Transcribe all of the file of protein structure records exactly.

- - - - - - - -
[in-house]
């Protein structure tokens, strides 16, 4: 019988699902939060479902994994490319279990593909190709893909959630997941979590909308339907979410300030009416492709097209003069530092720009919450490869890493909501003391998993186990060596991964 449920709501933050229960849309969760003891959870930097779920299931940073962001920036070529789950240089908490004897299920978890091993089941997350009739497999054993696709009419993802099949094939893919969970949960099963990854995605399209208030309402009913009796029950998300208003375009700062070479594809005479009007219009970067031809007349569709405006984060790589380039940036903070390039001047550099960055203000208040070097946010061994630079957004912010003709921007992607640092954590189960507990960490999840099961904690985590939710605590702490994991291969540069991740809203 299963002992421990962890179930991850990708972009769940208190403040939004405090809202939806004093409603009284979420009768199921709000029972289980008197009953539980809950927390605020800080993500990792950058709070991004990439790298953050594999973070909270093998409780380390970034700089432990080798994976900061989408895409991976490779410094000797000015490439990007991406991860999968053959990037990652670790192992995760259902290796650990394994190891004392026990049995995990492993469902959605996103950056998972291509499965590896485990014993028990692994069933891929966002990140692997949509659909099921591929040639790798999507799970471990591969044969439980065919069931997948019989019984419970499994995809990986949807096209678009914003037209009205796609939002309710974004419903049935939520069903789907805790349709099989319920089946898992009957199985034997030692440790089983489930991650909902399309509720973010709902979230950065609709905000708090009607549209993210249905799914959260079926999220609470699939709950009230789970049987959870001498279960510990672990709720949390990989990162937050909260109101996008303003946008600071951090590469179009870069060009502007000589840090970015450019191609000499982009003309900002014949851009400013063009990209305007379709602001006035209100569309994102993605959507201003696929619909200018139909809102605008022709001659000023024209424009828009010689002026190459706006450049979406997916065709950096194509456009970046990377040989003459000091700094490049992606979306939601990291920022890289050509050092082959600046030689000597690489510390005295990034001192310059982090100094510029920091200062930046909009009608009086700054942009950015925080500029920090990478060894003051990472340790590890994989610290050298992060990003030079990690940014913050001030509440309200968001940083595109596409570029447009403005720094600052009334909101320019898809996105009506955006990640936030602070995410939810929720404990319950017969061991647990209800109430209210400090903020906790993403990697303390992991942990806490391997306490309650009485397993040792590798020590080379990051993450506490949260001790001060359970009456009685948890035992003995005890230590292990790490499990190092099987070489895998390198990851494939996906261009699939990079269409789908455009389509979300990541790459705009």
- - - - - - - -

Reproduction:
[in-house]
């Protein structure tokens, strides 16, 4: 019988699902939060479902994994490319279990593909190709893909959630997941979590909308339907979410300030009416492709097209003069530092720009919450490869890493909501003391998993186990060596991964 449920709501933050229960849309969760003891959870930097779920299931940073962001920036070529789950240089908490004897299920978890091993089941997350009739497999054993696709009419993802099949094939893919969970949960099963990854995605399209208030309402009913009796029950998300208003375009700062070479594809005479009007219009970067031809007349569709405006984060790589380039940036903070390039001047550099960055203000208040070097946010061994630079957004912010003709921007992607640092954590189960507990960490999840099961904690985590939710605590702490994991291969540069991740809203 299963002992421990962890179930991850990708972009769940208190403040939004405090809202939806004093409603009284979420009768199921709000029972289980008197009953539980809950927390605020800080993500990792950058709070991004990439790298953050594999973070909270093998409780380390970034700089432990080798994976900061989408895409991976490779410094000797000015490439990007991406991860999968053959990037990652670790192992995760259902290796650990394994190891004392026990049995995990492993469902959605996103950056998972291509499965590896485990014993028990692994069933891929966002990140692997949509659909099921591929040639790798999507799970471990591969044969439980065919069931997948019989019984419970499994995809990986949807096209678009914003037209009205796609939002309710974004419903049935939520069903789907805790349709099989319920089946898992009957199985034997030692440790089983489930991650909902399309509720973010709902979230950065609709905000708090009607549209993210249905799914959260079926999220609470699939709950009230789970049987959870001498279960510990672990709720949390990989990162937050909260109101996008303003946008600071951090590469179009870069060009502007000589840090970015450019191609000499982009003309900002014949851009400013063009990209305007379709602001006035209100569309994102993605959507201003696929619909200018139909809102605008022709001659000023024209424009828009010689002026190459706006450049979406997916065709950096194509456009970046990377040989003459000091700094490049992606979306939601990291920022890289050509050092082959600046030689000597690489510390005295990034001192310059982090100094510029920091200062930046909009009608009086700054942009950015925080500029920090990478060894003051990472340790590890994989610290050298992060990003030079990690940014913050001030509440309200968001940083595109596409570029447009403005720094600052009334909101320019898809996105009506955006990640936030602070995410939810929720404990319950017969061991647990209800109430209210400090903020906790993403990697303390992991942990806490391997306490309650009485397993040792590798020590080379990051993450506490949260001790001060359970009456009685948890035992003995005890230590292990790490499990190092099987070489895998390198990851494939996906261009699939990079269409789908455009389509979300990541790459705009």